Fast tracking a hospital construction project can reduce costs and enhance quality—as long as hospital leaders consider project expectations, decision making, and commitment of participants. 

At a Glance
Hospital leaders should consider four factors in determining whether to fast track a hospital construction project: 

  • Expectations of project length, quality, and cost
  • Whether decisions can be made quickly as issues arise
  • Their own time commitment to the project, as well as that of architects, engineers, construction managers, and others
  • The extent to which they are willing to share with the design and construction teams how and why decisions are being made

There is a lot of discussion these days about the pros and cons of various contractual approaches to hospital construction. These discussions often focus on which approaches enable a project to be completed more quickly: Traditional design-bid-build? Design-build? Construction management at risk? Integrated project delivery?

One way to speed construction that can be used with any of these approaches is fast tracking—the release of a project in stages or packages. This method expedites delivery of a completed project and often results in reduced costs and enhanced quality.

How Fast Tracking Works

In fast tracking, the various components of the construction process overlap rather than proceeding in strict sequence.

Fast tracking can involve the simple release of a limited number of early construction packages, such as site development, structure, and interior building fit-out: For example, while site work begins, one team can begin to develop the structural package as another team prepares the interior portion of the project, so that significant headway can be made on several aspects of the project at the same time. Fast tracking also can involve early production on mechanical and electrical systems as well as building “envelopes,” or exterior skins, so that these portions of the project will be ready at the exact point that they are needed.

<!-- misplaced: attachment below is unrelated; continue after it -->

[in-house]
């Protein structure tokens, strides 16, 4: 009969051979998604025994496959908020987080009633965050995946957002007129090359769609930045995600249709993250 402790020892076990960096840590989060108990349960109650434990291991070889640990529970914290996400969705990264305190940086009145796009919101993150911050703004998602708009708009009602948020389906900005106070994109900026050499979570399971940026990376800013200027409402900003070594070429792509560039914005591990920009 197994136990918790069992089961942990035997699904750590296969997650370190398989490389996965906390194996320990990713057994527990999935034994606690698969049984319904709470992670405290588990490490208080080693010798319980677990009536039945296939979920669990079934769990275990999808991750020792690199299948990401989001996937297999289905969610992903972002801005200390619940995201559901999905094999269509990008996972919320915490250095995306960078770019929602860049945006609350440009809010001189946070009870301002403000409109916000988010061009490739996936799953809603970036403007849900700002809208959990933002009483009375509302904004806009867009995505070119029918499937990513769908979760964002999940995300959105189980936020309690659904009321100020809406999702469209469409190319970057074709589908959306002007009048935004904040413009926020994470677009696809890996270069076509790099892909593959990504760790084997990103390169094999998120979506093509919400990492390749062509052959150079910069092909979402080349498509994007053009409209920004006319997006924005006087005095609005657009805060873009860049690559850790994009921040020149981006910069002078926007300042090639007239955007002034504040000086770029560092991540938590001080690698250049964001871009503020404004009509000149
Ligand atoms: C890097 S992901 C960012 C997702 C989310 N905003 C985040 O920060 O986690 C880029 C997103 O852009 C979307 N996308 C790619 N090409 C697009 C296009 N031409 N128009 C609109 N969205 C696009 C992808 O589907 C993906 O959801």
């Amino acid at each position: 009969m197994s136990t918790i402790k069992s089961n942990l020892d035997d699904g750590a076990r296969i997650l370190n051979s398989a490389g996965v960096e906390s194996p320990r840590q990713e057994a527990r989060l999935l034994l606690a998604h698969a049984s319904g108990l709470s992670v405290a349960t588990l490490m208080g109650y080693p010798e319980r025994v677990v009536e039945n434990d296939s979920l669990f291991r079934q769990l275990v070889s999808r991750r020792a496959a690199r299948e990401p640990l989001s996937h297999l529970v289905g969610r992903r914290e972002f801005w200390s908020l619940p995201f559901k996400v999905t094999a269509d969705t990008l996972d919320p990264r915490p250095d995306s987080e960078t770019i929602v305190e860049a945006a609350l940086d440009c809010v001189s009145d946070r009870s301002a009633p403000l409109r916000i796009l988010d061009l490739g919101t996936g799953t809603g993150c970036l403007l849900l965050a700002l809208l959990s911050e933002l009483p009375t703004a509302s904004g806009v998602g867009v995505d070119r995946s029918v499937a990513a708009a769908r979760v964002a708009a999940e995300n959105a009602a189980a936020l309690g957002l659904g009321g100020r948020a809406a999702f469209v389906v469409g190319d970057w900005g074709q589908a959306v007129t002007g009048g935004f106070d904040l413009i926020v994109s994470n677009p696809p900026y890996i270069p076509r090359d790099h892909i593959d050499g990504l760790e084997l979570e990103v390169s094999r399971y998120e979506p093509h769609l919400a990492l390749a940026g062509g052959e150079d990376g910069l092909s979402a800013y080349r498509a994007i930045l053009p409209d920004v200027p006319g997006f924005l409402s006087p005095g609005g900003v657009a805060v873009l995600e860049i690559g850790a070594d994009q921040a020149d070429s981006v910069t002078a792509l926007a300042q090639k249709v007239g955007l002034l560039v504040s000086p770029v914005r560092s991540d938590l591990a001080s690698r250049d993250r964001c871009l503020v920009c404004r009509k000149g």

The benefits of fast tracking can be significant, as Stamford Hospital in Stamford, Conn., is discovering. The hospital is embarking on a four-year,$282 million building initiative that includes the construction of an additional bed tower, renovations to the existing facility, site work, and the development of a separate utility plant that will provide all of the hospital’s power and cooling needs. The site work that will be performed, as well as development of a central utility plant, are make-ready, or enabling, components—aspects of a project that must be completed before taking on larger components of the project. 

As a result, Stamford can potentially expect to begin treating patients months sooner than anticipated—and could realize revenue from its newly renovated and expanded facility more quickly. 

Four Factors to Consider 

As straightforward as this process may seem, fast tracking is not the right choice for every hospital construction project. There are four factors an organization should consider in determining whether to adopt a fast-tracking approach.

Expectations of project length, quality, and cost. Setting firm goals before creating the first design is key to the success of a construction project, whether the goals are to increase revenue by a certain date, improve clinical outcomes for specific populations, enhance the hospital’s brand, or stake out new service line or geographical territory before a competitor can move in. There may be strategic reasons to move forward more slowly with construction.

The fact is, not every healthcare organization will be prepared for a project to be completed ahead of schedule, as Stamford plans to be; there are staffing and operational issues that must be dealt with before a new or renovated facility can open its doors, and for some hospitals, fast tracking these aspects of a construction initiative may not be possible.

And not every healthcare organization is able to manage the requisite cash flow to support fast tracking in the early days of a project. Compared with traditional construction schedules that generally follow a bell curve—starting out with a slow burn of cash that increases as ield work begins, peaks as the project gains momentum, and then slowly works its way back down as the project enters its end stages—fast tracking, whereby specific aspects of a project enter the build stage almost immediately, requires substantial early infusions of cash—up to 15 percent of the total budget. (See the exhibit below.)

Exhibit 1


Certain items that require a long lead time to acquire, such as specific exterior skin types, air handling units, and medical equipment, also may limit a hospital’s ability to fast track a construction project.